We had 549 subscribers and posted close to 100 emails. The e-forum was free and sponsored by the Association for Library Collections and Technical Services, a division of the American Library Association.

For the archives of this discussion go to: http://lists.ala.org/sympa, click on ALCTS (spelled out) under the ALA Division heading, then choose alcts-eforum@ala.org

More Civil War Letters

Wednesday, January 21, 2009

Here is another Civil War letter similar to the one posted below, only here the additional challenges were that the letter required some flattening of the wrinkles and folds before mending and the repair tissue had to be tinted.

This letter was pressed overnight between moistened blotter paper to flatten it.

Then the Walters repair tissue was tinted to match the original.  The tissue was brushed with a thin wash of acrylic paint and allowed to dry overnight on polyester sheet.

Once the tissue dries, mending proceeds as before.

To see a scan of the completed work in our digital collection, click here:


Preparing Civil War Letter for Scanning

Thursday, January 15, 2009

One of the collections that the department is currently digitizing is a collection of letters and diaries relating to the Civil War.  While most are in good condition, a few are so torn that they require considerable mending before they can be scanned.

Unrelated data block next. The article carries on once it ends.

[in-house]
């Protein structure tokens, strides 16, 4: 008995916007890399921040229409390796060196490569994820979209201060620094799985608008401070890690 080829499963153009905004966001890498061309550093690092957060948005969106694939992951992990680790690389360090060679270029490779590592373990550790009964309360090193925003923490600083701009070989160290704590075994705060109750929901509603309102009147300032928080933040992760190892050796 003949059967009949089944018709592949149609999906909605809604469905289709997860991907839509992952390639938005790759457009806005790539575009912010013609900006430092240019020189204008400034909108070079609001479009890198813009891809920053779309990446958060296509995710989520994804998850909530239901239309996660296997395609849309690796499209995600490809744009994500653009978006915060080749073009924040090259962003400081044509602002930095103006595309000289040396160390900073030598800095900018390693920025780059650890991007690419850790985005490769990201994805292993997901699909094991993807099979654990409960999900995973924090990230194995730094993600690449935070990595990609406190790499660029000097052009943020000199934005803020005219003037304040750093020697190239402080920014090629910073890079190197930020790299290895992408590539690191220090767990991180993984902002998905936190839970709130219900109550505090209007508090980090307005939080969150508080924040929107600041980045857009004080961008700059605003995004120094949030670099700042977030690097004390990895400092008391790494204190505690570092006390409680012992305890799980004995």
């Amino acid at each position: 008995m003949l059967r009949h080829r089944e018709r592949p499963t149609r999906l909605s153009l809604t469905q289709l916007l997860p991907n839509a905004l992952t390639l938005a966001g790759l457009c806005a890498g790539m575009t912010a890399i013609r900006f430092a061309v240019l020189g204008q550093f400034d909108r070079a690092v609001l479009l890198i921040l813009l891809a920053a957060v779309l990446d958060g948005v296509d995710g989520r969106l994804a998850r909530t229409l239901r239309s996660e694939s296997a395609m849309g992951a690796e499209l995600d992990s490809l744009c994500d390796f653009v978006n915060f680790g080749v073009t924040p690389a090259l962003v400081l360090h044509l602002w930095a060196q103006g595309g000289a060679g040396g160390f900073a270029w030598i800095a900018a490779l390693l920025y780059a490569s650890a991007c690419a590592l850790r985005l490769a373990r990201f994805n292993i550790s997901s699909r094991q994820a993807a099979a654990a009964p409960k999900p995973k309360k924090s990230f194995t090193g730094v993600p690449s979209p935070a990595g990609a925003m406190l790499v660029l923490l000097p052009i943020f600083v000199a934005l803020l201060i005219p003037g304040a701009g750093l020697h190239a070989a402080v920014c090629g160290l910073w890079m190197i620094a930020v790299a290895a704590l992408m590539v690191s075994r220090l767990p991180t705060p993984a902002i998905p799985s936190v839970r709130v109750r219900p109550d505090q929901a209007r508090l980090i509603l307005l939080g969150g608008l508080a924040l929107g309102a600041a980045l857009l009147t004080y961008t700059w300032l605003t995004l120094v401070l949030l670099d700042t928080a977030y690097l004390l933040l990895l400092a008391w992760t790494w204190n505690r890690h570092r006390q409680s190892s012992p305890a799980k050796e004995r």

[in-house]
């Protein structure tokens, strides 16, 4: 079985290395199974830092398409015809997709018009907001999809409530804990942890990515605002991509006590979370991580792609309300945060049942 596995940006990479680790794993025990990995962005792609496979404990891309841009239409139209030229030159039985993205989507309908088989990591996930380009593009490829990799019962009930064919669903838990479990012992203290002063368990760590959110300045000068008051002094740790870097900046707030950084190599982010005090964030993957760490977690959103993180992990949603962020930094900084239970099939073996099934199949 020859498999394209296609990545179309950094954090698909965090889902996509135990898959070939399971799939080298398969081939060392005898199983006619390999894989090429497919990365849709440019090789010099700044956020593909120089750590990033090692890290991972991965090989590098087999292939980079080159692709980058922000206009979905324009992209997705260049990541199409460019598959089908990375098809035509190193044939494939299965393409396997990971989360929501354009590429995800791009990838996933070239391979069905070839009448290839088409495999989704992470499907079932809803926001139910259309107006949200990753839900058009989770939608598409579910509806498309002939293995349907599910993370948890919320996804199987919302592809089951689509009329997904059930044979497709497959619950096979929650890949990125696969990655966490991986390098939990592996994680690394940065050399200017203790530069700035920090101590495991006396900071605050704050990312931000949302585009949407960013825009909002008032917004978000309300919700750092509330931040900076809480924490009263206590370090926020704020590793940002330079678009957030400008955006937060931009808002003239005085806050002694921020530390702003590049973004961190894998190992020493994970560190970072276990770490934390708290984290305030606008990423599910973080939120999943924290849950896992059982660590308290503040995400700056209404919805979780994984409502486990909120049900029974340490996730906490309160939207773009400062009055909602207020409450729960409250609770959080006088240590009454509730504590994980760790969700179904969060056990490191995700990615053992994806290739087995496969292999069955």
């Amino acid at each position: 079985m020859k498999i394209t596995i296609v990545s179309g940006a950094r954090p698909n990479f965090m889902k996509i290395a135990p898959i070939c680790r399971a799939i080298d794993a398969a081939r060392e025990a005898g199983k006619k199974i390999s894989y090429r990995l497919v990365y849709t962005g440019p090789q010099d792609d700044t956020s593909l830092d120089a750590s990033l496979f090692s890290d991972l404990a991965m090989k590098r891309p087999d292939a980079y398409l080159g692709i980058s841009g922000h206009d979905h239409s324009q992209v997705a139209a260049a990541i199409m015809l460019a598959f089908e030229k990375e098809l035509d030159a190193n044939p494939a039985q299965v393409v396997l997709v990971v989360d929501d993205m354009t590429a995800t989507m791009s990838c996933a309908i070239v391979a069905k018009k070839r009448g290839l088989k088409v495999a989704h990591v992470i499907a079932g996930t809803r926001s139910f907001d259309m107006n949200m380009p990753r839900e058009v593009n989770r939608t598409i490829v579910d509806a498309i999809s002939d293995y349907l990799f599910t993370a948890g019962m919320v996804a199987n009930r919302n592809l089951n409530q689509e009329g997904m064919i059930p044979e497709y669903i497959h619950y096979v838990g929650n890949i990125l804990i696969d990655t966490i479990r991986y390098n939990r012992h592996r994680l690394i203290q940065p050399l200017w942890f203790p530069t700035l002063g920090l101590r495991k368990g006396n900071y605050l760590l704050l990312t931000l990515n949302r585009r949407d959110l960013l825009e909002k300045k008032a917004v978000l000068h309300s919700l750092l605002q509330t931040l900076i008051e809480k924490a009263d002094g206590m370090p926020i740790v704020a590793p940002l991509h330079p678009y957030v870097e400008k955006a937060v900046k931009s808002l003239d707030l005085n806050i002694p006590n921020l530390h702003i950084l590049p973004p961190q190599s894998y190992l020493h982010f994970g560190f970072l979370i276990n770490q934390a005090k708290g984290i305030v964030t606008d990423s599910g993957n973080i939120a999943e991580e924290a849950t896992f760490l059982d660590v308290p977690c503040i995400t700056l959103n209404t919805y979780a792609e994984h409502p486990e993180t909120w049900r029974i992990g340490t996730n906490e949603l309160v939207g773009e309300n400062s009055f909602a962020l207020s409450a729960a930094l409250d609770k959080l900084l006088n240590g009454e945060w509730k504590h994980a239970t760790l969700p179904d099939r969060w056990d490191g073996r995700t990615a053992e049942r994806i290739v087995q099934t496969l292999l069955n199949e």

For our mending, we use Walters repair tissue which we have previously prepared.  It is made by brushing adhesive (half paste, half methylcellulose) in a thin layer onto kozo repair tissue which is then layed down on a sheet of polyester and allowed to dry. 

 For mending tears, small strips of the Walters tissue are torn from the sheet using a needle tear or a water brush tear.  The strips are positioned over the tear with the dried adhesive side down and reactivated using a moist cotton swab or water brush.  They then dry under blotter or Remay and small weights.  Infills are treated similarly, with patches adhered to the edges of both sides of the paper loss.


To see the finished product, scanned and uploaded into our digital collection click here:


Moving The Music Library

Monday, January 5, 2009